Catfish Hunter 1987 on third ballot
Lloyd Waner had a good last name, and James “Catfish” Hunter had a cool nickname. Why even Bob Dylan wrote the song “Catfish” about the right hander. We’re thinking having a snappy moniker helped Hunter make the Hall because his stats certainly don’t warrant it. Sure he won at least 21 games between 1971 and 1975, pitching for dominate teams in Oakland and New York . But if you take away that stretch he was actually a below average pitcher, in terms of ERA. In fact, even including that run, his career ERA+ is 104, meaning he was only four percent better than the average pitcher. Hunter supporters would point out his postseason success — five World Series rings and nine postseason wins. However, his post-season ERA of 3.26 is exactly the same of his middling-for-the-era regular season ERA. Hunter was simply a really good player who had a great nickname and played on ever greater teams. We don’t necessarily support Jack Morris for the Hall. But we’d take him over Hunter, who somehow got in on the third ballot.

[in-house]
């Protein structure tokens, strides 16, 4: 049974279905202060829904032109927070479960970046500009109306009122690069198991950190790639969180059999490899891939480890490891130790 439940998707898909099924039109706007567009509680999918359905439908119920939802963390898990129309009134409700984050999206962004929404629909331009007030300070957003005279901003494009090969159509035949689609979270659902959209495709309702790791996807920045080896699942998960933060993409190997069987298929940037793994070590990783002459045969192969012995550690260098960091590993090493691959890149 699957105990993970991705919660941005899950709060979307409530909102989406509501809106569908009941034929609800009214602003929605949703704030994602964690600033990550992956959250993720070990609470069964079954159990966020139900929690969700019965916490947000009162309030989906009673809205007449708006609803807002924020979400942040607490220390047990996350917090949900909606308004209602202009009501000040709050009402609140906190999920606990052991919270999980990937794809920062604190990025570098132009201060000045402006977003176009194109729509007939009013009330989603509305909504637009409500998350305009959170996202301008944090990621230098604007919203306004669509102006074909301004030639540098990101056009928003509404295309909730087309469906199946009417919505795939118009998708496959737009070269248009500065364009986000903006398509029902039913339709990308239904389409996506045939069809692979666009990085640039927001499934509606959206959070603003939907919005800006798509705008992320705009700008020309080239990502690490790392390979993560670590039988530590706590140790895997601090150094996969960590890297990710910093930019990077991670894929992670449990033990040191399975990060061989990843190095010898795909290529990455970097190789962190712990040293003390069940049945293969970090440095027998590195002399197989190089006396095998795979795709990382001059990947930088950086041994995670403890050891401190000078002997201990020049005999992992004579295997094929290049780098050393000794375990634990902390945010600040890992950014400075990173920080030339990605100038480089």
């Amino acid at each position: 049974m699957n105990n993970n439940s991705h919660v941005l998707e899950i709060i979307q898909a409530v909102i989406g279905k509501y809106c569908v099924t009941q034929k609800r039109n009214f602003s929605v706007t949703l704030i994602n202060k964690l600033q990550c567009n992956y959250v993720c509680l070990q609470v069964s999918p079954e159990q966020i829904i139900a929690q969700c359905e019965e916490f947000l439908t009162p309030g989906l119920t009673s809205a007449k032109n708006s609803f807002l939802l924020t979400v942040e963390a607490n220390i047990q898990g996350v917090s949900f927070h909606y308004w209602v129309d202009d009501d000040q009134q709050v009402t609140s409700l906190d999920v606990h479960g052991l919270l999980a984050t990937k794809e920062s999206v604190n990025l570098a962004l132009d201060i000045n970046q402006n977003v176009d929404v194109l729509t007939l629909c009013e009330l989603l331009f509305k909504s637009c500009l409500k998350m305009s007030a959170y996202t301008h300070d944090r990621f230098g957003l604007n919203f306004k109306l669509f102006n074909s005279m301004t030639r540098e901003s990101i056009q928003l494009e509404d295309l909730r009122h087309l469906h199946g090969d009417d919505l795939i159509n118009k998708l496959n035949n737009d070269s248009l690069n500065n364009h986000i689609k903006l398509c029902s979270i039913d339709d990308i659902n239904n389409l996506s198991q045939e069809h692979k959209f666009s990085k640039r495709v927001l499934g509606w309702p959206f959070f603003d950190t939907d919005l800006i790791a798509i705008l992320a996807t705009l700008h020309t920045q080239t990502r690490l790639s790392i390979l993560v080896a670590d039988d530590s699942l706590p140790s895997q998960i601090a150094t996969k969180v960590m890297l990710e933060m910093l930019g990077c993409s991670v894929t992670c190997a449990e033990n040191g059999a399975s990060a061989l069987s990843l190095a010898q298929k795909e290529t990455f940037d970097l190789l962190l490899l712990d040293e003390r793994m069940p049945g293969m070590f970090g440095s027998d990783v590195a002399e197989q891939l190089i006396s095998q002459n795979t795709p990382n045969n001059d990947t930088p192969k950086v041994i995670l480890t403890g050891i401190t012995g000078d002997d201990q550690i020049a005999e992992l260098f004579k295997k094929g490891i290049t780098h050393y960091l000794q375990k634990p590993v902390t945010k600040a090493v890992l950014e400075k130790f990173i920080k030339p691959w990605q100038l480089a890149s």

Bill Mazeroski 2001 Veterans Committee
Bill Mazeroski is the only player to ever hit a walk off home run in a World Series Game 7. It was a Hall of Fame moment, if there ever was one. Mazeroski, however, has no business being in the Hall of Fame as a player. Not that he was a bad player — the second baseman was a eight-time Gold Glove winner and today’s advance metrics rate him as an excellent fielder. However, outside of the 1960 World Series, he just wasn’t much of a hitter, with his 84 OPS+ indicating that he was 16 percent worse than average at the plate over his career. He also didn’t stick around long enough to put up any counting stats of note. It’s a travesty that Mazeroski is the Hall when far-superior second baseman Lou Whitaker was eliminated from contention after just his first ballot.
Lou Brock 1985 first ballot
Despite Whitaker’s exclusion from Cooperstown, there is one Lou in the Hall. And we’re not going to be too tough on the voters for inducting Lou Brock. The speedster’s 3023 hits pass the magic 3000 mark, and he retired the all-time leader in stolen bases. He also had great postseason stats and two World Series rings. But other than that, Brock was a whole bunch of “meh.” Sure he stole a lot of bases, but he also go caught a lot — his career stolen base percentage of 75 is below the 80 percent which is now generally acknowledged as making a steal attempt worth while. He was a really bad left-fielder, despite his speed, and although he had some nice pop for a leadoff type he wasn’t a great on-base guy and his career .OPS was only nine percent above average. His career WAR of 45.2 is just 236 best all-time. There is no way Brock should be in the Hall (and a a first balloter!) when 69.1 career WAR Tim Raines — who stole almost as many bases as Brock and did so much more efficiently — remains on the outside looking in.